Rhein-Sieg-Kreis Petrol prices are rising sharply right now. And also in the Rhein-Sieg district, motorists are watching the display boards at gas stations or checking Apps on their phones to find the best price for a liter of petrol. We looked around for the cheapest prices and asked how customers are reacting to the rising prices.
The website Ich-tanke.de shows that there was a price difference of 15.60 euros for a tank of 40 liters of Super petrol purchased at two different gas stations in the Rhein-Sieg district. From the gas station where it cost the cheapest in Seelscheid to the one where it was most expensive in Siegburg on the A3, there are 38 kilometers distance and at least half an hour's drive. Petrol prices are rising quickly right now - also in the Rhein-Sieg district. And motorists in the district are angry.
After all, they have to pay the price for the petrol. Which is why they are complaining to the cashiers at the local gas stations. "But we don’t have anything to so with setting the prices," say the employees of the gas station at the Troisdorf-Spich autobahn exit. "Customers are afraid that prices will rise even further," they also say. But motorists aren't upset with the employees, they say, rather with those they blame for the high costs.
It often has to do with commodity prices, the economy and the dollar exchange rate. In other words, nothing that gas station operators or customers can influence. Still, customers try to fill their tanks as cheaply as possible. During the course of the day, the price of gasoline at the pumps changes frequently. According to an ADAC study, there are several price peaks during the course of the day, but also several times when customers can get the lowest prices. These curves are due to the competitive behavior of the individual gas stations amongst themselves. Customers can exert their influence by only filling up when the price is below the daily average.
For the Rhein-Sieg district, the gas price comparison websites show the highest prices late at night and in the morning; the cheapest time is in the evening. But even that can vary from place to place: 9 p.m. is the online tip for Bad Honnef, for Sankt Augustin the same site gives a period from 5 to 9 p.m., and in Niederkassel it is supposed to be cheapest between 9 and 10 p.m. - at least that was the status on Tuesday afternoon.
In Germany, the price of Super petrol has risen since May 1 of this year by about 20 cents, diesel even by a good 26 cents per liter. In the Rhine-Sieg district, the prices vary by around ten cents. A liter might cost 1.66 in Neunkirchen-Seelscheid, while it costs 1.75 in Niederkassel-Lülsdorf. Refueling at autobahn service stations Siegburg-Ost and Siegburg-West is even more expensive: with 2.04 euros per liter of Super being displayed.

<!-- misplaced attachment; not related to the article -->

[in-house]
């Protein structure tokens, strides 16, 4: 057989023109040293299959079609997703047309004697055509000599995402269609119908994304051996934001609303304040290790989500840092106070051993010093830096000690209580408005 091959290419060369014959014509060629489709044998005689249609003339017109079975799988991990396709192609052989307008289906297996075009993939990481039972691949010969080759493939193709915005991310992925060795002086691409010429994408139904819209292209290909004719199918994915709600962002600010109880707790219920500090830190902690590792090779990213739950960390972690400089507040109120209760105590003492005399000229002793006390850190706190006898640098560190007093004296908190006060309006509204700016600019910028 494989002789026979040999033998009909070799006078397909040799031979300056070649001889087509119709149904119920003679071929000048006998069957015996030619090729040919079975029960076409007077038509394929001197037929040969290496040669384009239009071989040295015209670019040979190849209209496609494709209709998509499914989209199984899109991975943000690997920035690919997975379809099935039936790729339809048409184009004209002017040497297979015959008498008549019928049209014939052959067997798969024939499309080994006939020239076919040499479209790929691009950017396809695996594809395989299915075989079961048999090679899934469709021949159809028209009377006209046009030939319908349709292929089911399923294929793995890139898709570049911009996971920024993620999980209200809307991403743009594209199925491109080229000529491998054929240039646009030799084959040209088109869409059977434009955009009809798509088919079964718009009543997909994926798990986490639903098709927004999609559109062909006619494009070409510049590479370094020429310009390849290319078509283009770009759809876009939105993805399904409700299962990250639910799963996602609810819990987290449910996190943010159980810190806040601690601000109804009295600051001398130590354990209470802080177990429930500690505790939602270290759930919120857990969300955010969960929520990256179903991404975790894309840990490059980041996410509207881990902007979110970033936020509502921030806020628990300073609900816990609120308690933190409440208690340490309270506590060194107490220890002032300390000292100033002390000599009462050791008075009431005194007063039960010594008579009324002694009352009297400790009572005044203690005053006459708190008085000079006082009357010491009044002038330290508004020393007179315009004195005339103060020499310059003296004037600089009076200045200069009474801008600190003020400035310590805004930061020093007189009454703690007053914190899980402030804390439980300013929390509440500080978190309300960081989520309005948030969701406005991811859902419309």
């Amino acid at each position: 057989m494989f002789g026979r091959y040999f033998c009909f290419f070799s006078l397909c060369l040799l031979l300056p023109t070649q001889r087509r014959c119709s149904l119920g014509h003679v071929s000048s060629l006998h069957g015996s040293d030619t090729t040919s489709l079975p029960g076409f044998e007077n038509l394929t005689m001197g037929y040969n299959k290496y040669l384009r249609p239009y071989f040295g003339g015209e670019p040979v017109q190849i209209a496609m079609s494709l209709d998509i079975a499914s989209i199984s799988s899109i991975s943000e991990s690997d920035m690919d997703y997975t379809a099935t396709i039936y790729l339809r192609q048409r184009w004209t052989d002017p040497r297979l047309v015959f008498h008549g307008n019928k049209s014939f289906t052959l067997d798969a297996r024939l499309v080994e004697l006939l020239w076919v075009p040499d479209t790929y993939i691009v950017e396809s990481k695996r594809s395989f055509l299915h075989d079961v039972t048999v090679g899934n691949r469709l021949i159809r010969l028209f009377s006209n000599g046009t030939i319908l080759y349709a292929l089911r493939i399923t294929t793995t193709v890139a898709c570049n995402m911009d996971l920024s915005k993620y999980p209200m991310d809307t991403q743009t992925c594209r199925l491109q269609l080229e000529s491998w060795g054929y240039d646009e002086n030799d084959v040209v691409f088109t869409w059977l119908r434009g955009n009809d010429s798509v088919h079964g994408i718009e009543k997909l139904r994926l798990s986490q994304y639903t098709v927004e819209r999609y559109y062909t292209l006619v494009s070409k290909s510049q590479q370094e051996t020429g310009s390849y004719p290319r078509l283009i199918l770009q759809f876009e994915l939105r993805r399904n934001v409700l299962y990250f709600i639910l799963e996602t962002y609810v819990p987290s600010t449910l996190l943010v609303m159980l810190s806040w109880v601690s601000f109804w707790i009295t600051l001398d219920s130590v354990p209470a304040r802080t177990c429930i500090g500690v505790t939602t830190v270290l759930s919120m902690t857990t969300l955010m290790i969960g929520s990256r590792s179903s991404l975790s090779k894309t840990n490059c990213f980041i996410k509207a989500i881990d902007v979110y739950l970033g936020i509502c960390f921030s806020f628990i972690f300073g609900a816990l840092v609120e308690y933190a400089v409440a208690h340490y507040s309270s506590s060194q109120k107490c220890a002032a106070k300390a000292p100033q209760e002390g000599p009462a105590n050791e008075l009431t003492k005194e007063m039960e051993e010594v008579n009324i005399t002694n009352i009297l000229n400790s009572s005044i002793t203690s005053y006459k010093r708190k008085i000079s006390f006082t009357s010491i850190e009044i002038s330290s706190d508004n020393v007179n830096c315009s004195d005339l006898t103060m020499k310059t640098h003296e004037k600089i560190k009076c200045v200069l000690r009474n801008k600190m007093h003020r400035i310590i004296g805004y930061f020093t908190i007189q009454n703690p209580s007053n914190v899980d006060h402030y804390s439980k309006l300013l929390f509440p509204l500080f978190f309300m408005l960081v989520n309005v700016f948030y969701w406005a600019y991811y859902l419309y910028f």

"Of course, customers don't like these high prices," reports Renate Keppler, who runs a gas station in Königswinter. "They are not thrilled. Often one hears a remark that those operating the gas stations are filling their pockets." However, she says, people are mostly squarely blaming the politicians. Keppler also notices that more people fill up in the afternoon than in the morning. "Because then the prices are cheaper." That's true. In the daily trend, fuel prices currently rise to as much as three and a half cents above average in the morning, whereas in the late afternoon they are up to three and a half cents below the daily average. The price increase is hitting customers all the harder because petrol prices have been cheap in recent years and dropped again with the first lockdown of the coronavirus pandemic.
Gasoline prices were reliably stable until well into the 1970s. Then came the oil crisis, leading to bans on Sundays and rising gasoline prices. At the end of 1979, the unthinkable happened: a liter of gasoline cost more than one Deutschmark. In some cases, the gas pumps had to be equipped with new technology because the signs could only display two-digit amounts. The 1980s were characterized by fluctuations, and in the end a steady price increase began - by the end of the 1990s, prices had climbed as high as 1.51 Deutschmarks. With the switch to the euro, the ups and downs began again. From 1.03 euros to 1.43 euros (2008) to 1.09 euros (2009) to 1.73 euros (2012). After a few years of low fuel prices, they are now rising again, which is taking a toll on drivers. (Orig. text: Hans-Werner Klinkhammels / Translation: ck)